“In the Black Fantastic will be the first exhibition to highlight this very significant and still under-acknowledged artistic territory that extends across the field of visual art to recent trends in literature, film, television, and music”.
Christabel Johanson quotes Ralph Rugoff, Director at the Hayward Gallery
Installation view Hayward Gallery (work of Rashaad Newsome)
The Future of Afrofuturism:
In the Black Fantastic
In the Black Fantastic is the UK’s first major exhibition dedicated to black artists who use “fantastical elements to address racial injustice and explore alternative realities”. The artists all remake familiar tropes and themes within mythology, folklore, spirituality, Sci-Fi and more to create a vision of Afrofuturism. The exhibition showcases special commissions as well as totally new works of art that encompass mixed media including sculpture, video, painting, photography and installations.
The show is curated by Ekow Eshun and centres on how the artists “reimagine the ways in which we represent the past and think about the future, whilst also engaging with the challenges and conflicts of the present. The fantastical element has nothing to do with escapism; instead it considers alternative ways of being, and confronts socially constructed ideas about race”.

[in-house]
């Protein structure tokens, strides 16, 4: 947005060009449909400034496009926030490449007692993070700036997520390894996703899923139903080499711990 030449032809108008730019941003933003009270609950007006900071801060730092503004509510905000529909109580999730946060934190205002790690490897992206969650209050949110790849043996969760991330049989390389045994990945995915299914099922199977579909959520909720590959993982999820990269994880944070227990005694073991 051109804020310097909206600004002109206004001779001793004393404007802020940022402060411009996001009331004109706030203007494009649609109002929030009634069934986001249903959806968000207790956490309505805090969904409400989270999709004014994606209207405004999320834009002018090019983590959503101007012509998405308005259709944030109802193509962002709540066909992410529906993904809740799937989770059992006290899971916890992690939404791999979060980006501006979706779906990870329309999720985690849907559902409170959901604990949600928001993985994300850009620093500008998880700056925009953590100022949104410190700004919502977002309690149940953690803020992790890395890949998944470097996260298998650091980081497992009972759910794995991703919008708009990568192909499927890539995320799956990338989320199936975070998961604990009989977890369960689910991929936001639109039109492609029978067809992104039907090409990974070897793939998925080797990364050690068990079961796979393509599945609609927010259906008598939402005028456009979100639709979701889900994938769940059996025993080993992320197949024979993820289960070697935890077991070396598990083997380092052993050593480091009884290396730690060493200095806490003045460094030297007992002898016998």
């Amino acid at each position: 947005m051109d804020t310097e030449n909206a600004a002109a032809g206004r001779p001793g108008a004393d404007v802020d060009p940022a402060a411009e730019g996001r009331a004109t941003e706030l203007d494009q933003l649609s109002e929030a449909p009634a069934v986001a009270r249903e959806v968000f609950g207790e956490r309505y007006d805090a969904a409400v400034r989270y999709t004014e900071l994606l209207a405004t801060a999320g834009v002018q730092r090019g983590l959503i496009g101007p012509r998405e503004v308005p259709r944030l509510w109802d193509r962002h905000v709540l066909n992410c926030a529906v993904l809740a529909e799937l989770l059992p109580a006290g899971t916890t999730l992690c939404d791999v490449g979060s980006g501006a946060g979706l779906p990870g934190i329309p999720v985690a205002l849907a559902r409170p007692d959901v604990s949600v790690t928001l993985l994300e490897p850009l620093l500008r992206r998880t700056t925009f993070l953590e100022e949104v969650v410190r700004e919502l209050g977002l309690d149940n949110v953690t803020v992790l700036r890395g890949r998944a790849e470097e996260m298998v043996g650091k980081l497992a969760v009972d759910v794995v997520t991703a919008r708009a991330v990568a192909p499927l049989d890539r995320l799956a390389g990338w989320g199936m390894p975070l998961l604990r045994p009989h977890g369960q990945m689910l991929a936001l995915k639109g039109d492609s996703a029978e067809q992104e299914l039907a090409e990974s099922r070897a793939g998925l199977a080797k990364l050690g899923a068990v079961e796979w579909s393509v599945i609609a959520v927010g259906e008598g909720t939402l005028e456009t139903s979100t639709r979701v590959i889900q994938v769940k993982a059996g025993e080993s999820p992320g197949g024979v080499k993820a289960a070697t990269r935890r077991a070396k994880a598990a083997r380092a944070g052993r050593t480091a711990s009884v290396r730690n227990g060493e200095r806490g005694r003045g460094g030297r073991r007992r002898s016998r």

This multi-layered work brings the viewers into a textured aesthetic, somewhere between the familiar world and somewhere new. This feeling of uneasy familiarity can be characterised by the German term unheimlich. Translating literally into the term “unhomely”, unheimlich is a psychological experience that evokes something unsettling, creepy and uncanny.
This aspect of uneasiness is harnessed to good use here as In the Black Fantastic sometimes brings forth a dystopian edge to the future, as it intersects the borders of race and identity. For example, the distressing yet familiar slavery narrative of our reality is reimagined by artist Ellen Gallagher.